Sergeant Tony's Blog

Archive for October, 2009

RETREAT? — Sgt. Tony Ludlow’s Newsletter for 10/28/09

Oct. 28th 2009

I didn’t really want to go on a “sort of religious” retreat. It was a time in my life where I was “in the corner, in the spotlight” of a dark journey … a pilgrimage of emotional suffering and sadness and I didn’t want to be around anyone. I wanted to be left alone. I wanted to be alone and wallow in my misery.

But the friend-girl who asked me to go thought I needed that retreat. And since the retreat would be held at a lodge at one of my favorite places in Arkansas, I agreed, reluctantly, to go.

There were about 40 of us, an equal mix of guys and girls, all of us single and 35 to 45 years old or so. With the exception of my friend-girl, I didn’t know anyone else. And it was just as well. I didn’t want to stand around making small talk with strangers. And she had plenty of friends who wanted to talk to her and that left me to myself after we checked into the lodge. Most everyone was just milling around waiting for the first “session” to begin, the pre-dinner session.

The session began with the session leader asking us to go around the room and introduce ourselves. I only paid the slightest attention. I wasn’t interested in meeting anyone or in making new acquaintances. I wasn’t feeling sociable and I didn’t really expect to see any of those people ever again. This of course isn’t my usual personality. I’m normally very eager to meet new people and get to know them. But like I said, I was in a dark and twisted place.

As the introductions were going around the room I thought about what I would say when it was my turn. Ordinarily I’d try to say something funny. But I didn’t feel very funny. As I was thinking about this dilemma I heard one of the girls introduce herself and say a name that I hadn’t heard in a long long time. She didn’t look familiar to me at all. But her name, I’ll call her Mandy Smith, was very familiar to me.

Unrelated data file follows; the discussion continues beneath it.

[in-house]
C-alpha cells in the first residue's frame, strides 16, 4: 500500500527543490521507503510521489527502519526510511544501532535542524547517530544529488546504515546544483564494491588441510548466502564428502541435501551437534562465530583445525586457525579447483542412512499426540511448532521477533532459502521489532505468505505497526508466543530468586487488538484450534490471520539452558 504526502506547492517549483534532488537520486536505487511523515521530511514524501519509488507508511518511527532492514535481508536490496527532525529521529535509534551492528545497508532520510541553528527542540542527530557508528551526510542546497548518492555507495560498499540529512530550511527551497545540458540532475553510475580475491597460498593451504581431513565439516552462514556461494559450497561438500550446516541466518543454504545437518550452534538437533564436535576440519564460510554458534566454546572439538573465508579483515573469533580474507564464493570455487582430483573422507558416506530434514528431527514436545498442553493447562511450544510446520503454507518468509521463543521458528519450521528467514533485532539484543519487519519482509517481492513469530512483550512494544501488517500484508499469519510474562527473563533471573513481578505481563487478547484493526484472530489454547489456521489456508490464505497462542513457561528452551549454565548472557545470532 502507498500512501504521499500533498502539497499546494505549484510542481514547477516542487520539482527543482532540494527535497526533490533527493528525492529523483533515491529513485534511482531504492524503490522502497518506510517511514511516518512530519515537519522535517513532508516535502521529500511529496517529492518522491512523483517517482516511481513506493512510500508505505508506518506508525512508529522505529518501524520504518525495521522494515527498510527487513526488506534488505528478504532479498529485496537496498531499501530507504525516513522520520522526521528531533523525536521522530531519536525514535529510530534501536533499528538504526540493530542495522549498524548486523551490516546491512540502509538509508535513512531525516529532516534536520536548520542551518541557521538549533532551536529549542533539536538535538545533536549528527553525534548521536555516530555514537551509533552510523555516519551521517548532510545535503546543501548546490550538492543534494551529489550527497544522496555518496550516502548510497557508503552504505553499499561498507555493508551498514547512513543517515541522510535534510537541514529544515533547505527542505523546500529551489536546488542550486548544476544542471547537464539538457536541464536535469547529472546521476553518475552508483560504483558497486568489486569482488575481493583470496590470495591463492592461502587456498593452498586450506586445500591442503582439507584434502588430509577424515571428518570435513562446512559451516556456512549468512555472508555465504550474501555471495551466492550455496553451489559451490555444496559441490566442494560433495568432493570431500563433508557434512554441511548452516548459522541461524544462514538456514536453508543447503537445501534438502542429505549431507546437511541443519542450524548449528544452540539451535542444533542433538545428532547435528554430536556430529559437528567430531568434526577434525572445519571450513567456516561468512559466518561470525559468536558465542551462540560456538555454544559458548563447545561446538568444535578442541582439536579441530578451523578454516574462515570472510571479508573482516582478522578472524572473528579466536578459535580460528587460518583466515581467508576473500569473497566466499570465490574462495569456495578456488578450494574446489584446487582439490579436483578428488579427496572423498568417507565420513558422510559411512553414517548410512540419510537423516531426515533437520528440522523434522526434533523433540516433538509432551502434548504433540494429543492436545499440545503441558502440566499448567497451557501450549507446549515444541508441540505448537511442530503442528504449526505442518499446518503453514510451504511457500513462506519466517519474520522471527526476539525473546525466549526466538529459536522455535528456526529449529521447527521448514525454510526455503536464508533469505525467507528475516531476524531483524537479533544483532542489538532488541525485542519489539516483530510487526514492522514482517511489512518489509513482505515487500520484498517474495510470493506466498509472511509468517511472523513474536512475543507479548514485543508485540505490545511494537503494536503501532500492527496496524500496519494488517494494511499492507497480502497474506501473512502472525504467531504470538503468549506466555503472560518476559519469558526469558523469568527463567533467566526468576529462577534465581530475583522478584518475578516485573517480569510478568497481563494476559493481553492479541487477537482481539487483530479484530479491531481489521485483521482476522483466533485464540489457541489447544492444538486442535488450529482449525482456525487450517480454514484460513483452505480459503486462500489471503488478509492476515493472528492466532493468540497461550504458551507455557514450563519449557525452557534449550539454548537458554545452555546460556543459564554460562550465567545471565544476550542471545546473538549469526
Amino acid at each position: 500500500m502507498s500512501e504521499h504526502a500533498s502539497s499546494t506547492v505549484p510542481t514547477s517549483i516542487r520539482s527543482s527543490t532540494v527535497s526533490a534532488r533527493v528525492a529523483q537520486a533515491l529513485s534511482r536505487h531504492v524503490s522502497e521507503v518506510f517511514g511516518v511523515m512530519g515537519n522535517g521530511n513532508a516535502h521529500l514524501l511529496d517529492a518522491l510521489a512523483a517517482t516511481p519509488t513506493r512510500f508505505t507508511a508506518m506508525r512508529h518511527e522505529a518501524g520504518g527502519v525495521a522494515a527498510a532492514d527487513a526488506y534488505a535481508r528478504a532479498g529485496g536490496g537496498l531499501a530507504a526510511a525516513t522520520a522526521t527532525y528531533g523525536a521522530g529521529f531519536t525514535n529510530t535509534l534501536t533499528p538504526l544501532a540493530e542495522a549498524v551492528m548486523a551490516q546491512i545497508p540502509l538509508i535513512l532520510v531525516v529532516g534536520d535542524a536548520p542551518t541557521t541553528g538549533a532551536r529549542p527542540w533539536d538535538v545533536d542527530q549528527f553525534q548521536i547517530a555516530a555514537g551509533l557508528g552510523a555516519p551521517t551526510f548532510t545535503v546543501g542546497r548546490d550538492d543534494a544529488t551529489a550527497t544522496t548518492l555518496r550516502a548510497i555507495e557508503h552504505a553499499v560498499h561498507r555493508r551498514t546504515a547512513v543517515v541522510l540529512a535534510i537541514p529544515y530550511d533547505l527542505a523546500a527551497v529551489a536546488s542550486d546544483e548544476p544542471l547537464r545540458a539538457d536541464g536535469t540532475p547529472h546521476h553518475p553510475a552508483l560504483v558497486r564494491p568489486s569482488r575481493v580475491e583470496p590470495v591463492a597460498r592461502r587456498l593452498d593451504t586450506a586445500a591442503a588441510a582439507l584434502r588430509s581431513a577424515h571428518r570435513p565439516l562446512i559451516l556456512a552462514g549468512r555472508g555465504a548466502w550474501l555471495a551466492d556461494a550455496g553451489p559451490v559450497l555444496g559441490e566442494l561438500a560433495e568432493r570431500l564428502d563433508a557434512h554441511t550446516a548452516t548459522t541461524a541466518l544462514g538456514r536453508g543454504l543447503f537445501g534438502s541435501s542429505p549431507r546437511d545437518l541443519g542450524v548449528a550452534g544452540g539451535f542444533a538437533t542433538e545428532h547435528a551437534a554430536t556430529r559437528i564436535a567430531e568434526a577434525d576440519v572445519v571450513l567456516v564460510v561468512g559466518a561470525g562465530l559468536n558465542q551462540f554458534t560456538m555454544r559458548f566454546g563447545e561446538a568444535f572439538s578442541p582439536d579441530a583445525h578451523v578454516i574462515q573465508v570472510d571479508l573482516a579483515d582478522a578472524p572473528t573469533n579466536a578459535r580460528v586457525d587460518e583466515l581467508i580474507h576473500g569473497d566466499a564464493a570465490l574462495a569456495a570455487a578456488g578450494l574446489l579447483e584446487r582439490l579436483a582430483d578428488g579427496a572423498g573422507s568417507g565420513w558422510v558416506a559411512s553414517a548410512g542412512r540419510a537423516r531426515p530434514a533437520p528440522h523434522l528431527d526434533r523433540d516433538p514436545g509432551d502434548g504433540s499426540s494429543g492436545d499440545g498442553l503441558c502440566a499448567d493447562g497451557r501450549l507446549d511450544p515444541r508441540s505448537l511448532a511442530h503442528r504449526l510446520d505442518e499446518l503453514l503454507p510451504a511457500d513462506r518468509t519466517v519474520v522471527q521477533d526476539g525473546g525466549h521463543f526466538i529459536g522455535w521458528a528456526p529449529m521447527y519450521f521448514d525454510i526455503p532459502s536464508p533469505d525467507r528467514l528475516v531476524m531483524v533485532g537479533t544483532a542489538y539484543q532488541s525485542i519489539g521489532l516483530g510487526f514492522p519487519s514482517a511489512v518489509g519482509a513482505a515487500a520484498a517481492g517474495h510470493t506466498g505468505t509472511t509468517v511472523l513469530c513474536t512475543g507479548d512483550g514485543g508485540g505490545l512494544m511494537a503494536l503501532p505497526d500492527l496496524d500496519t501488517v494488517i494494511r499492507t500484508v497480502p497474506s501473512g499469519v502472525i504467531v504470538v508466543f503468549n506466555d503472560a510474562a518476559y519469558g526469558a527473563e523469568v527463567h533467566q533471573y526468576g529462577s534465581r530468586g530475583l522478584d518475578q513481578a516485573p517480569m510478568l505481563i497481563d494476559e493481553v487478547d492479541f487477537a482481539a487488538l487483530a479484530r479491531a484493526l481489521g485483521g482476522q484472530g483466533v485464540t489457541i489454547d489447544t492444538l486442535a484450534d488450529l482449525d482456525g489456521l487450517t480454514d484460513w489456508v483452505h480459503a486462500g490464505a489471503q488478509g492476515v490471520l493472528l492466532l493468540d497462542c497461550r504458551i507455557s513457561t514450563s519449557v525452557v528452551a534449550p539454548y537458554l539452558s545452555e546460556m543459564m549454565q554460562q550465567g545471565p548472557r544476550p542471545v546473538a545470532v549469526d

After that session, I found Mandy talking in a group of 7 or 8 others before dinner. I stood in the group and waited for an opportunity to speak to her. When there was finally a lull in the conversation, I said, “Excuse me, but I couldn’t help but notice your name … you’re Mandy Smith, right?”

“Yes, that’s right,” she said, a little confused.

“Hi Mandy, I’m Tony Ludlow … and I know this will sound like a very odd question, but … were you in a terrible car accident about 15 years ago?” I asked.

Mandy just stood there staring at me. The whole group said nothing waiting for her answer. She didn’t say anything for what seemed like a very long time.

“Yes,” she said at last, as her voice started to crack, “how do you know this?”

“Because I was there,” I said. And before I could say anything else she started to cry.

“YOU’RE THE ONE!!!” she screamed, lunging at me and throwing her arms around me, crying on my shoulder, to the stunned silence of everyone else. I just held her as she sobbed.

Finally, she pulled back and said to me, “I’ve been waiting all these years to meet you and to thank you for saving my life.”

Then she announced to everyone, “Y’all, this is Tony … he saved my life!”

Hardly.

Fifteen years earlier my son Matthew, only about 5 at the time, and I were driving north on I-55 back to Memphis from spending the day at Sardis. Just past the Senatobia exit, about 300 yards ahead of us, something bad was happening. Dust and debris flew into the air and the cars in front of us started suddenly veering left. In a matter of seconds we were on it. A car had left the road to the right, flipped several times, and was sitting upside down in a ditch.

I quickly pulled over and stopped! I told Matthew to stay in the car, and I jumped out to go help. One other man, a truck driver, had also stopped and he and I ran to the car. The car was empty and the whole shoulder area of the road was covered with the personal belongings of the driver. A driver we couldn’t find.

We frantically started searching the area for the driver. The trucker had gone one way and I’d gone the other. Almost immediately I found the driver, a young woman. I checked for a pulse. She was alive but unconscious and she lay in a terrible heap. I yelled to the trucker to go radio for help — no cell phones in the late 80’s.